The state of Alabama has been battling this issue for a while now.
It's called smurfing...
"What occurs is, when you're a meth cook and you understand the law requires that you provide ID to purchase pseudoephedrine, you'll contact someone else to make those purchases."
But today Attorney General Luther Strange said...."no more" with the kick-off of a new anti-smurfing campaign.
"It sets a good precedent. It sets a precedent for us to comprehensively address the ongoing war, not only in meth but be it prescription products or other products that we always come together as a community. All of those who had impact or were affected by this, we come together comprehensively and we address the issue."
Alabama is the first state to participate in the anti-smurfing campaign, which is an education program to be carried out on a voluntary basis by pharmacies throughout the state.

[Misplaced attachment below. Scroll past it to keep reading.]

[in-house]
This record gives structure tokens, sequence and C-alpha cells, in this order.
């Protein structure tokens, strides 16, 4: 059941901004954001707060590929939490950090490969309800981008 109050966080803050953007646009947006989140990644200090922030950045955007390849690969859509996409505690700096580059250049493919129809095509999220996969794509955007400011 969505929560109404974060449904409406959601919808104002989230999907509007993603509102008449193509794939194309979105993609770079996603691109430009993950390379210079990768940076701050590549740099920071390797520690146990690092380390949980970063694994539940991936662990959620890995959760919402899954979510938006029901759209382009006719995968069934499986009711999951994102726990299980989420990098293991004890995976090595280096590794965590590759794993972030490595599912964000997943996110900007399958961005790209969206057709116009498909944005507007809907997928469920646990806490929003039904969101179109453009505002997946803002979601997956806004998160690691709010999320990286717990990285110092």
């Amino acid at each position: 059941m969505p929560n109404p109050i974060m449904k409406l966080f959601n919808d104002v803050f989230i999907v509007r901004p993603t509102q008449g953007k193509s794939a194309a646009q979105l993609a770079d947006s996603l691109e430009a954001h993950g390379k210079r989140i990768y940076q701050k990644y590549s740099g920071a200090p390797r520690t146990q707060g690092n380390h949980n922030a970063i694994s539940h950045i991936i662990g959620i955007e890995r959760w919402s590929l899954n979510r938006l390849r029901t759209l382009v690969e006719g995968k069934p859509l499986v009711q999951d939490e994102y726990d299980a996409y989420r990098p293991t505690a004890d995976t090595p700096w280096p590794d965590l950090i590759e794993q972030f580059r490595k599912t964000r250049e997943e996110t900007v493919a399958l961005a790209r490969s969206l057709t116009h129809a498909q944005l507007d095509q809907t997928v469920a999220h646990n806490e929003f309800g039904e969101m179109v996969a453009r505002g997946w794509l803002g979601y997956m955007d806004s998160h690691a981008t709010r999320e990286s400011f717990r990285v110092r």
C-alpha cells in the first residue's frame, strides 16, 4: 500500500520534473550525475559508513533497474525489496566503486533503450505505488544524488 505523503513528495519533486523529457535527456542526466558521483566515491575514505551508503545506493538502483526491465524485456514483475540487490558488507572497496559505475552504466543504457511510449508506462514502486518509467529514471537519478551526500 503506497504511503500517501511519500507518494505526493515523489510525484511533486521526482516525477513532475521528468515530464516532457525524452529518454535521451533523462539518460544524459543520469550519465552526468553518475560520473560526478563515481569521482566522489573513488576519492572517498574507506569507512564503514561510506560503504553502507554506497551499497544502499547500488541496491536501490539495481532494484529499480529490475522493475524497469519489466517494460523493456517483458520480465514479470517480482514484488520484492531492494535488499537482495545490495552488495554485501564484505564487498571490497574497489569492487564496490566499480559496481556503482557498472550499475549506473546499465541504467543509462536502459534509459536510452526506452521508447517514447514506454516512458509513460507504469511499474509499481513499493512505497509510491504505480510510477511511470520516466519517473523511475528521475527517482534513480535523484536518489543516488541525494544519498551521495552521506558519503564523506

"We have working relationships with almost all of the pharmacies. I believe that they'll be all in on this new initiative."
The mission is to make clear that purchasing pseudoephedrine for a meth cook is a crime that could lead to jail time and have severe consequences.
"The key to this is everybody working together to try to curtail this problem that's in our communities."
And with real-time, stop-sale technology, pharmacies and law enforcement will be able to work together to track this smurfing behavior and make arrests.
"If they've just purchased from a pharmacy across the street, then the pharmacist they're purchasing from then will know immediately."
Smith says he hopes this campaign will make a difference in the Wiregrass.
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